One of the most popular images in all of scripture (an icon that’s been endlessly painted, sung, put into litanies, written up into poetry, and used to triggered every kind of pious feeling) is the image of Mary, the mother of Jesus, standing silently under the cross as her son dies.
As Jesus was dying, the Gospels tell us that Mary, his mother, stood under the cross. What’s in that image? What’s in this picture that invites us to more than simple admiration, piety, or sympathy?
This is a mystical image and it is anything but pious. In the Gospels, after Jesus, Mary is the most important person to watch. She’s the model of discipleship, the only one who gets it right. And she gets it very right under the cross. What’s she doing while standing there?
On the surface, it seems she isn’t doing anything at all: She doesn’t speak, doesn’t try to stop the crucifixion, and she doesn’t even protest its unfairness or plead Jesus’ innocence. She is mute, seemingly passive, overtly doing nothing. But at a deeper level, she is doing all that can be done when one is standing under the weight of the cross, she’s holding the tension, standing in strength, refusing to give back in kind, and resisting in a deeper way.
What’s meant by this?
Sometimes well-intentioned artists have painted Mary as lying prostrate under the cross, the wounded mother, helplessly distraught, paralysed in grief, an object for sympathy. But that doesn’t honour what happened there nor teach its lesson. Prostration, in this situation, is weakness, collapse, hysteria, resignation. In the Gospels, “standing” is the opposite, a position of strength. Mary “stood” under the cross.
Still, why the silence and why her seeming unwillingness to act or protest?
In essence, what Mary was doing under the cross was this: She couldn’t stop the crucifixion (there are times when darkness has its hour) but she could stop some of the hatred, bitterness, jealousy, heartlessness, and anger that caused it and surrounded it. And she helped stop bitterness by refusing to give it back in kind, by transforming rather than transmitting it, by swallowing hard and (literally) eating bitterness rather than giving it back, as everyone else was doing.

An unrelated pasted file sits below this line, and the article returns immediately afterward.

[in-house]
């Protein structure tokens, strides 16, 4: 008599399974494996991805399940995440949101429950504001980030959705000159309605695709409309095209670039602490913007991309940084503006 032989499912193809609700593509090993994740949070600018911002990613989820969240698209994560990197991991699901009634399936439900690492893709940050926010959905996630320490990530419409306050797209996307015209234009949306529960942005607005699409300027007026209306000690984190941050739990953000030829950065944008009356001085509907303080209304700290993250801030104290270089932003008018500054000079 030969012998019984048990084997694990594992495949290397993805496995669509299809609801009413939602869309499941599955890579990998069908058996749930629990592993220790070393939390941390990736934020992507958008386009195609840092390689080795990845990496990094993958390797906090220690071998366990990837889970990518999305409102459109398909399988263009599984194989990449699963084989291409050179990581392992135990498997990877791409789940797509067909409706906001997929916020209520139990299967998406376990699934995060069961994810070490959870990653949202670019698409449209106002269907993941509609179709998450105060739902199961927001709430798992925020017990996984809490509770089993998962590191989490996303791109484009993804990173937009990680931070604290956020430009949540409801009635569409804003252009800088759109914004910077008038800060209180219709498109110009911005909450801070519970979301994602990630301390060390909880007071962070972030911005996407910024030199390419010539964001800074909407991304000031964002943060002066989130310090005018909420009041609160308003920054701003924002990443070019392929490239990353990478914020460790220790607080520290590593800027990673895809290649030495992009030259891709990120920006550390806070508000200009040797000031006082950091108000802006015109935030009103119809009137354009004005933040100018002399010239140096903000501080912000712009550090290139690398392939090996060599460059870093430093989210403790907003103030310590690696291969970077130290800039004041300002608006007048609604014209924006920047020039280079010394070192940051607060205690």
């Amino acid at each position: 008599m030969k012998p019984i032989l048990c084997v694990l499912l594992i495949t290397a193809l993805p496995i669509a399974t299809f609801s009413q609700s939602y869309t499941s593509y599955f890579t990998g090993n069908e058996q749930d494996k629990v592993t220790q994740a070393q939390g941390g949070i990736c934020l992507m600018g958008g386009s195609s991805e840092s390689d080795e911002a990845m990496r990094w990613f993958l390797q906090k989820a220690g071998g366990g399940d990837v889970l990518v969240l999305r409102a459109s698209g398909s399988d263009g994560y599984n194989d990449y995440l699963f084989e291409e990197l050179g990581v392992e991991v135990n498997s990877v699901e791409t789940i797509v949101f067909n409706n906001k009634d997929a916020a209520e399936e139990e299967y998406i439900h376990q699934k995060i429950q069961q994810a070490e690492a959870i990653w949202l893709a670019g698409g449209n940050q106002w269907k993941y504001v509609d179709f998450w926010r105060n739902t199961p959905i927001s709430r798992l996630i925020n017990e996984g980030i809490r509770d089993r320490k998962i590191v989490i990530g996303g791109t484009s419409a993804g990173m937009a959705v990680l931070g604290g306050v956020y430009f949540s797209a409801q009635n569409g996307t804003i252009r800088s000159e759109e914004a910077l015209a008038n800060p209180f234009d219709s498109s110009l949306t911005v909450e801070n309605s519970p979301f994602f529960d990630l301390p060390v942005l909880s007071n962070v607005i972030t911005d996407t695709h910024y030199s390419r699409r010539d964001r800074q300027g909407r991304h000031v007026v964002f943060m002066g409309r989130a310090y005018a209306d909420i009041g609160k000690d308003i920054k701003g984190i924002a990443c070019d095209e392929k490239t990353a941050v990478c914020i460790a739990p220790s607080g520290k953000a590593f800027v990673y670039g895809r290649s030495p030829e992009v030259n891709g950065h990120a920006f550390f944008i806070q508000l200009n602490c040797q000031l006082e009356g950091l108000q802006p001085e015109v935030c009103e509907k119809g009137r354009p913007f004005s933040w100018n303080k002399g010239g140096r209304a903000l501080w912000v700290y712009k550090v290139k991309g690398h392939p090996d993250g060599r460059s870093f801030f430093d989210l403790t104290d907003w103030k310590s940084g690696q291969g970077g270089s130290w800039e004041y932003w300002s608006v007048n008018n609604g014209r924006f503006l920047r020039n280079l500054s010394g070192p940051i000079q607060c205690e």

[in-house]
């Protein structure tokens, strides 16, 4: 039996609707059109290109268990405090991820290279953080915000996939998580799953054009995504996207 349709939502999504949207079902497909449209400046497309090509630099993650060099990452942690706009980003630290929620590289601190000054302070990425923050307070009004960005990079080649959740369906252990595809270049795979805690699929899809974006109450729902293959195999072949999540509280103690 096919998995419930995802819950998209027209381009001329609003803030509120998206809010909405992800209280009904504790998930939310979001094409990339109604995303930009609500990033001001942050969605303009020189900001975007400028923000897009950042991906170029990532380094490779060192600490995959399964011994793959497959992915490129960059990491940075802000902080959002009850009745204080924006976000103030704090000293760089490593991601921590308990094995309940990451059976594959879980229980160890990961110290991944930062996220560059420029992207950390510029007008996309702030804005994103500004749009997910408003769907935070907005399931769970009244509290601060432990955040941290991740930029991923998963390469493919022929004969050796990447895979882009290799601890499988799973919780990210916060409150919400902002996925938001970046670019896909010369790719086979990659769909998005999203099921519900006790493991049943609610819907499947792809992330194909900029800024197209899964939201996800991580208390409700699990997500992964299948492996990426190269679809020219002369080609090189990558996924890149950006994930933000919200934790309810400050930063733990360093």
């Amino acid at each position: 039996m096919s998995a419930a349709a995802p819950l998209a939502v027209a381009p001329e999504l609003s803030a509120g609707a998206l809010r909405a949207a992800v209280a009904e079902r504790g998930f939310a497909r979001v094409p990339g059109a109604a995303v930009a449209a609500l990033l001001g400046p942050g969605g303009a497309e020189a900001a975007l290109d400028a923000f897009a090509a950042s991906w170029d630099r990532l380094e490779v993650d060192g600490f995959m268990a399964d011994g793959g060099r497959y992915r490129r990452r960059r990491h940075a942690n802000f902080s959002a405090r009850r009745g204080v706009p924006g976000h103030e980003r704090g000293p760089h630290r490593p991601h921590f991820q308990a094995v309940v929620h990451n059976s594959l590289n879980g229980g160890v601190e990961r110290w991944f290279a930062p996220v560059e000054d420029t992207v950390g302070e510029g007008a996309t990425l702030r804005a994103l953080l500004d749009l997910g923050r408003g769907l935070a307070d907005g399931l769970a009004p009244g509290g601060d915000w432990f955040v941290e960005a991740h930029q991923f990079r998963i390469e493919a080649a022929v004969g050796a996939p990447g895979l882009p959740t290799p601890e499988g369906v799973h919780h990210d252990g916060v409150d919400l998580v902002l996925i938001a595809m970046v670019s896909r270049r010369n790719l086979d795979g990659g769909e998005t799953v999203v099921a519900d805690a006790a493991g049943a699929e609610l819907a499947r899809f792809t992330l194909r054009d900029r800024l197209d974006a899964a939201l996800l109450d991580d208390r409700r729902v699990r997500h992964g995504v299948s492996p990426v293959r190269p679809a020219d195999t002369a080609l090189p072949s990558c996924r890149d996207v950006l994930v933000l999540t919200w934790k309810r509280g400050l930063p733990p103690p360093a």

Had Mary, in moral outrage, begun to scream hysterically, shout angrily at those crucifying Jesus, or physically tried to attack someone as he was driving the nails into Jesus’ hands, she would have been caught up in the same kind of energy as everyone else, replicating the very anger and bitterness that caused the crucifixion to begin with. What Mary was doing under the cross, her silence and seeming unwillingness to protest notwithstanding, was radiating all that is antithetical to the crucifixion: gentleness, understanding, forgiveness, peace, light.
And that’s not easy to do. Everything inside us demands justice, screams for it, and refuses to remain silent in the presence of injustice. That’s a healthy instinct and sometimes acting on it is good. We need, at times, to protest, to shout, to literally throw ourselves into the face of injustice and do everything in our power to stop the crucifixion.
But there are times too when things have gone so far that shouts and protests are no longer helpful, darkness is going to have its hour come what may and all we can do is to stand under the cross and help eat its bitterness by refusing to participate in its energy. In those situations, like Mary, we have to say: “I can’t stop this crucifixion, but I can stop some of the hatred, bitterness, jealousy, brute-heartlessness, and darkness that surround it. I can’t stop this, but I will not conduct its hatred.”
And that’s not the same thing as despair. Our muted helplessness is not a passive resignation but the opposite. It’s a movement towards the only rays of light, love, and faith that still exist in that darkness and hatred. And, at that moment, it’s the only thing that faith and love can do.
As the Book of Lamentations says, there are times when the best we can do is “put our mouths to the dust and wait!” Sometimes too, as Rainer Marie Rilke says, the only helpful thing is to absorb the heaviness: “Do not be afraid to suffer, give the heaviness back to the weight of the earth; mountains are heavy, seas are heavy.”
That’s not passivity, resignation, or weakness; it’s genuine, rare strength. It’s “standing under the cross” so as to help take away some of its hatred, chaos, bitterness, and violence.
So this is the image: Sometimes darkness has its hour and there is nothing we can do to stop it. Sometimes the blind, wounded forces of jealousy, bitterness, violence, and sin cannot, for that moment, be stopped. But, like Mary under the cross, we are asked to “stand” under them, not in passivity and weakness, but in strength, knowing that we can’t stop the crucifixion but we can help stop some of the hatred, anger, and bitterness that surrounds it.